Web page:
A major moment in black history happened not too long ago, with the 2008 election of the first black U.S. President. The year before Obama became president, though, I was a college student reading and enjoying his "thoughts on reclaiming the American dream." It's a treatise on what it means to be an American, and subsequently what the role of government is in creating good lives for Americans. Looking back through it now, I wonder if Obama could have written this same book after four years of the presidency. There's a chapter on faith and the role in plays in our lives as Americans; did he suspect how his own faith would be put under the spotlight and that so many people would try to assign him to an entirely different faith because of their own suspicions and prejudices? There's a chapter on race, but Obama has made almost no references to his own race during his presidency. I'd be interested to re-read this book now and compare.

What other books do you recommend for Black History Month?

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  1. Hey, great--you recommended 3 different books than I did! They all sound good. I read a long excerpt from The Audacity of Hope but have not read the whole thing or the other books, though I've always meant to....

    About Obama, I think the labeling of him as "the first black president" actually reflects a lot of lingering racism in America. (I'm not labeling YOU as a racist but the culture from which you're speaking.) Only half his ancestry is "black", and the other half is "white", so how does that make him "black" instead of "gray"?? It's more accurate to say he's the first mixed-race president or the first non-white president. As such, I think he's a symbol of hope for the eventual equal representation of people of all races, not just African-American. He certainly is a great writer and speaker, and I look forward to reading the book.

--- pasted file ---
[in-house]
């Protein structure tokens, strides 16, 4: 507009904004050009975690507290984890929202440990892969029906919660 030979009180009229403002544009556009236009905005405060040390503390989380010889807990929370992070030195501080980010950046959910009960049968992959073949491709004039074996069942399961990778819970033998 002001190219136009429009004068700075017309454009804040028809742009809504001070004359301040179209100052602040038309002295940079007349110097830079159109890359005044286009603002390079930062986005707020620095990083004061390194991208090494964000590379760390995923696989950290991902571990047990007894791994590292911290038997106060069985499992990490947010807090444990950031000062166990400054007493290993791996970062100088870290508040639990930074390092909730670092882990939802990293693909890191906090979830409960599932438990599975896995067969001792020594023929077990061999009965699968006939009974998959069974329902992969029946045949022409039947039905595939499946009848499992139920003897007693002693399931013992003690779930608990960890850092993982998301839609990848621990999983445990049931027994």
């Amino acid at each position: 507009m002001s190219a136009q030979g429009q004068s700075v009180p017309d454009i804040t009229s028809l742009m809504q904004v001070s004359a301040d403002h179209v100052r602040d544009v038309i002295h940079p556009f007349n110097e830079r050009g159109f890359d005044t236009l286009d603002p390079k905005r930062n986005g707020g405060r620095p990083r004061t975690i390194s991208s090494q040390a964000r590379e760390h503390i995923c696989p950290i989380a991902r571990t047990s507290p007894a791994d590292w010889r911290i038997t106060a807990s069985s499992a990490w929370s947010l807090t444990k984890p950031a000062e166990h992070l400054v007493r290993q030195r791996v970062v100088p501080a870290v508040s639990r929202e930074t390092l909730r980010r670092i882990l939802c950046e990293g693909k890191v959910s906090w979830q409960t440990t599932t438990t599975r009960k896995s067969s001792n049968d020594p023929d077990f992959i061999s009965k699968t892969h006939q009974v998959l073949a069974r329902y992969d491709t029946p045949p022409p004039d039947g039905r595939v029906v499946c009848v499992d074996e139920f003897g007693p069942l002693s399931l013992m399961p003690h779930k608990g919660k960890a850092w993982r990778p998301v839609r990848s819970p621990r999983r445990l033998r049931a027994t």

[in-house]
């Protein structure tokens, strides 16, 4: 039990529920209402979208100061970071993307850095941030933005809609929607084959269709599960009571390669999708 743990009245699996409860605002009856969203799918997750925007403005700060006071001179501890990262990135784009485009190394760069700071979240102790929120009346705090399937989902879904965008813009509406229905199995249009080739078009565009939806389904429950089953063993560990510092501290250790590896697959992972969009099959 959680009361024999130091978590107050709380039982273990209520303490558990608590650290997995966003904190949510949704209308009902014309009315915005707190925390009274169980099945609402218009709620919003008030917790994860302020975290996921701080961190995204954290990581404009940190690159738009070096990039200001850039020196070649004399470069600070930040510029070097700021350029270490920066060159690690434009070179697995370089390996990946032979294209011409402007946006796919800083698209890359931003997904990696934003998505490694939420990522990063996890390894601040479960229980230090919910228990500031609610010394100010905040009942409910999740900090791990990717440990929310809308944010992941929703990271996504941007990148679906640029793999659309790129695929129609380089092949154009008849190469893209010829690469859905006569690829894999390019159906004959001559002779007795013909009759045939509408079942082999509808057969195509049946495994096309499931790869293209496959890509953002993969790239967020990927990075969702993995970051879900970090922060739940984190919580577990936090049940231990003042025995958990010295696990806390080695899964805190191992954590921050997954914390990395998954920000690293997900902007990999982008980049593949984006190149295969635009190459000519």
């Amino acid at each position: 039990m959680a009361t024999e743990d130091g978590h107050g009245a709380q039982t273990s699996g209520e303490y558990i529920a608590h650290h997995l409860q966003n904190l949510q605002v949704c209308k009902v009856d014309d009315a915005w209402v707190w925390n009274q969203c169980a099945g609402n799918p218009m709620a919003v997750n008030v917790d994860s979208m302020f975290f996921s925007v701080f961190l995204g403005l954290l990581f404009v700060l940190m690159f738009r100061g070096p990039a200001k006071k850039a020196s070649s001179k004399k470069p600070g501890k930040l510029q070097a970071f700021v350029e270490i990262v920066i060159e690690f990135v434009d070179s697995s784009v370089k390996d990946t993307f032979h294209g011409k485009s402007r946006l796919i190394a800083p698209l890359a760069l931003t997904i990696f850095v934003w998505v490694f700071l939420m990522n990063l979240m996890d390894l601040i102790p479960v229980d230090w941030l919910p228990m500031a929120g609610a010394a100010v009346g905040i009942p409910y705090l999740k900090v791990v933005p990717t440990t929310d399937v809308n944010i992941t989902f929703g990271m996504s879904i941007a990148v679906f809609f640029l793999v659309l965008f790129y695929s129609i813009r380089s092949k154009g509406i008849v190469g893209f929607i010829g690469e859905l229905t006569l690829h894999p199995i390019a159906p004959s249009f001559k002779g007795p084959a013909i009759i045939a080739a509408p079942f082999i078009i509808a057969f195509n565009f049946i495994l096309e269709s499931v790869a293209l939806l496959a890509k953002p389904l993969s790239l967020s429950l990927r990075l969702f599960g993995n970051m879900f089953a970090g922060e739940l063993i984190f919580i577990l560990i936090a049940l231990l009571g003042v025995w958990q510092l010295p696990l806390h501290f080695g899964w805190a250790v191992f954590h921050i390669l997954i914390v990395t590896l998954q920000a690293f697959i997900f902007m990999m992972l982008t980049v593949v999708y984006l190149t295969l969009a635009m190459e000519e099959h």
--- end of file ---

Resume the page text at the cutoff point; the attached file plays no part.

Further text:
1. I definitely understand this perspective, particularly the historical context of things like the "one drop rule." When I was looking at lists of black authors to jog my memory, one of the lists included Malcolm Gladwell, even though my understanding is he's mostly white and categorizes himself as mixed-race. But then most black Americans, particularly those descended from slaves in the U.S., have at least one white ancestor. My perspective is that, particularly as a white person, it's important for me not to impose my own definitions on other people's racial identity. Obama has identified himself as black or African American, so I acknowledge him as such. I remember going with Mike one day to some of his master's program classes and there was a woman who most people would have classified as white by looking at her, whose heritage was such that she identified as black and talked about how it was difficult for her that other people didn't accept that part of her identity. So while I think that eventually, at least in America, it will become difficult to draw clear racial distinctions for anyone, I want to acknowledge and respect people's own racial and cultural identities.